I am notoriously bad at organizing. One would think that technology would make it easy for me, but when it comes to saving things electronically, you’ll find no rhyme or rhythm in the way I name my files or the folders into which they disappear. Sometimes I go through them, make a back-up, delete things obsolete, etc. Today I came across an old artist statement, or at least a version of an artist statement for one exhibition or another. Long before children, neither my work nor my thoughts were preoccupied with education, but after reading this statement, I must say, many of my thoughts and influences could easily describe it. Although education was completely off my radar back then, it is clear to me now that my thoughts regarding commercial interests, propaganda, spectacle, and homogenization can be just as easily be applied to education as to any other market opportunity in the world.
My work explores ideas of spectacle, fetish, and facade. My influences lie in a culture dominated by the propaganda of commercial interests. Media bombardment subjects us to imagery, delusion, and deceit, to which we have become conditioned to respond with an obsessive preoccupation with the alluring promises contained therein.
It is not my intent to recreate advertisements. Rather, my work borrows advertising’s seductive and ubiquitous qualities that give an object its relevance. Colorful, stylized cherries and bananas serve as replacements for the cars, colas, kitchen appliances, and other commodities that permeate our lives. The inherent sexual connotations of these fruits make them ideal symbols of fetish, allure, and seduction. After all, sex sells…doesn’t it?
Media is the language of the spectacle, isolating the people that live within it and disconnecting us from our existence. It becomes difficult to know what is true and what is not. Truth then becomes mediated through the system, making us reliant on what others tell us.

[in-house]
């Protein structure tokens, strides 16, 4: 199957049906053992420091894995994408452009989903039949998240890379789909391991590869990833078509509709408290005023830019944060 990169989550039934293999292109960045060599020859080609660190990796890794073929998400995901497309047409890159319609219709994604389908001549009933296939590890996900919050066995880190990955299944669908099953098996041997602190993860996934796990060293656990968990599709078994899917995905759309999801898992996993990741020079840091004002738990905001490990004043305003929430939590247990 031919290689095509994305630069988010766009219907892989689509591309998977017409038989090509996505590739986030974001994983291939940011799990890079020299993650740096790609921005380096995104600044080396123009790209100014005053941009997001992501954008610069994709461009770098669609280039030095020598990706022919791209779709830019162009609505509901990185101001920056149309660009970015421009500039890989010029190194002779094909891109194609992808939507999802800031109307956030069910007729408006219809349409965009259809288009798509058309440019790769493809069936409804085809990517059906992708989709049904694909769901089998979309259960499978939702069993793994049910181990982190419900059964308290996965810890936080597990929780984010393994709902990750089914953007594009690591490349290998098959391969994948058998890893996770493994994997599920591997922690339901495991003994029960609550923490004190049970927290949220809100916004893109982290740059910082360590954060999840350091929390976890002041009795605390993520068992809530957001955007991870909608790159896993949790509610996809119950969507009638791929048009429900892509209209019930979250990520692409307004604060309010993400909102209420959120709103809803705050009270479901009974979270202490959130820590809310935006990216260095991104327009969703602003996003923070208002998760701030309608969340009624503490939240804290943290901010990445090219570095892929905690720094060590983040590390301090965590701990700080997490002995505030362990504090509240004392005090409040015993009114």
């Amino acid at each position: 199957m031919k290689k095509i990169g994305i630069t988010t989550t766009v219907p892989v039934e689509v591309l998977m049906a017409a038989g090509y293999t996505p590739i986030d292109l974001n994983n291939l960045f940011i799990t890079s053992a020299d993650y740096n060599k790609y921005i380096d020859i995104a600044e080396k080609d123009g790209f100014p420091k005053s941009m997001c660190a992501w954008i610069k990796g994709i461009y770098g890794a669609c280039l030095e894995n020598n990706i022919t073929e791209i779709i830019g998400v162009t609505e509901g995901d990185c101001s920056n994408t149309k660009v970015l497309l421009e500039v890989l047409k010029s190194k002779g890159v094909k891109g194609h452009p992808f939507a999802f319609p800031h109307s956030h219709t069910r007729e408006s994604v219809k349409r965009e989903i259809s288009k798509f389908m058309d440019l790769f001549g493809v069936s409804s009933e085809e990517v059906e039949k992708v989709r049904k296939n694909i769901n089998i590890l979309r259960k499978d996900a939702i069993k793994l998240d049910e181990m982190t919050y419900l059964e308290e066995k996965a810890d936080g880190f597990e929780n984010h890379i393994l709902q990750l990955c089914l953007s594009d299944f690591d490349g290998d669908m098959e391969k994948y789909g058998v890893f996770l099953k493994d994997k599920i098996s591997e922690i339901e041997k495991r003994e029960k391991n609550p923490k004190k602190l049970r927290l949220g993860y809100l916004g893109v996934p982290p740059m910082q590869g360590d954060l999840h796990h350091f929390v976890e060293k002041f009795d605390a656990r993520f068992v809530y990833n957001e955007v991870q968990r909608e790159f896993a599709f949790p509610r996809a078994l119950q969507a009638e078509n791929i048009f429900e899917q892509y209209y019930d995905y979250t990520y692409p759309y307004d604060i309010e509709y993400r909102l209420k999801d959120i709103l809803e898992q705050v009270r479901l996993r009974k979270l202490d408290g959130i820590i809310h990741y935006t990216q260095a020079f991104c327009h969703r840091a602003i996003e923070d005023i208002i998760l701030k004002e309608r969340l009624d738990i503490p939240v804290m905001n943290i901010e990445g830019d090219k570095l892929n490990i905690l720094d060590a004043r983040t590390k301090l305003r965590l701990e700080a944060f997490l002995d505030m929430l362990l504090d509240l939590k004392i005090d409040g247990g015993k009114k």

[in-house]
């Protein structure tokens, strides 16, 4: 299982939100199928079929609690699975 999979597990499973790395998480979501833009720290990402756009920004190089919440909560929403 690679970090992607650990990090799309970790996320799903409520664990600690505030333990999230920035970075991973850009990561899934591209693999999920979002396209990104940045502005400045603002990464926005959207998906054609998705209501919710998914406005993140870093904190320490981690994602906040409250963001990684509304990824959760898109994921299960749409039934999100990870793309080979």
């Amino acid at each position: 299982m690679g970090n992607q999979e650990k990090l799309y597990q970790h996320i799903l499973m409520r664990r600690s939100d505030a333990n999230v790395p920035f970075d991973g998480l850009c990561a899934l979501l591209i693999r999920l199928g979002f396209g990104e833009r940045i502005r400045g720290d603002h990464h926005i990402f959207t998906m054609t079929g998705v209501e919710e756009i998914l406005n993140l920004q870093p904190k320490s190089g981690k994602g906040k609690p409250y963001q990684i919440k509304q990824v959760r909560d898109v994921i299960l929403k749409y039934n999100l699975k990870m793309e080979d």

“The Spectacle erases the dividing line between self and world, in that the self, under siege by the presence/ absence of the world, is eventually overwhelmed; it likewise erases the dividing line between true and false, repressing all directly lived truth beneath the real presence of the falsehood maintained by the organization of appearances.” (Guy Debord, Society of the Spectacle)
In my work, I utilize the repetition of simple forms—squares, cubes, and grids—to set up my own mediated spaces. Critics of modern architecture describe these regulated, non-varied, fixed, and simple environments as homogenizing and pacifying (the modern office cubicle comes to mind). When you eliminate diversity and transform a space from varied and multidimensional to fixed, you inevitably change the human beings within that space, making them more susceptible to whatever truth is dictated.
Like advertising, I cannot create a truth through one image. It is for this reason that the subject of these works is obsessively used and reused. In marketing, this is called “branding.” It is a tactic that can be seen in many advertisements these days. Often times, there is no actual product being offered, but rather a desired image associated with a particular brand. One might think of the cherry as my logo in this body of work. Through the combination of the realistic and the abstract, it is my hope to engage the widest possible audience to look beyond the ostensible subject in order to “sell” a multiplicity of ideas and interpretations.
So, by homogenizing the type of education we offer our children, by limiting the diversity in the education they receive, how will we affect these precious individuals? Years down the road, if we do not halt this bad experiment of Common Core and excessive testing, will we regret the changes we will have incited in the way our young people think and learn?